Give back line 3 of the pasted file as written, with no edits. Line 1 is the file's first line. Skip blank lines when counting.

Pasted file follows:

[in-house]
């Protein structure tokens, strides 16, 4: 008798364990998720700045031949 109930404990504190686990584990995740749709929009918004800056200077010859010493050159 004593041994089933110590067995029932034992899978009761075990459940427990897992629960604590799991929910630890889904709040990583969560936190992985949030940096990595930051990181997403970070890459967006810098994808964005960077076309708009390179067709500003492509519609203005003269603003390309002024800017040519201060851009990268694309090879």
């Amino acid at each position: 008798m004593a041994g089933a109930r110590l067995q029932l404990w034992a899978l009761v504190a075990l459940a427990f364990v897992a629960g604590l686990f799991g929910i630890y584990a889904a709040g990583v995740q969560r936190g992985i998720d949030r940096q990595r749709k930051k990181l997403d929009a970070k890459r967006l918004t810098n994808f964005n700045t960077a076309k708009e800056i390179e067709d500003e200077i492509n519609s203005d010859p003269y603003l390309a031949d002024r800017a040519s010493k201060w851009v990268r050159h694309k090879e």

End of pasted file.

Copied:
């Amino acid at each position: 008798m004593a041994g089933a109930r110590l067995q029932l404990w034992a899978l009761v504190a075990l459940a427990f364990v897992a629960g604590l686990f799991g929910i630890y584990a889904a709040g990583v995740q969560r936190g992985i998720d949030r940096q990595r749709k930051k990181l997403d929009a970070k890459r967006l918004t810098n994808f964005n700045t960077a076309k708009e800056i390179e067709d500003e200077i492509n519609s203005d010859p003269y603003l390309a031949d002024r800017a040519s010493k201060w851009v990268r050159h694309k090879e």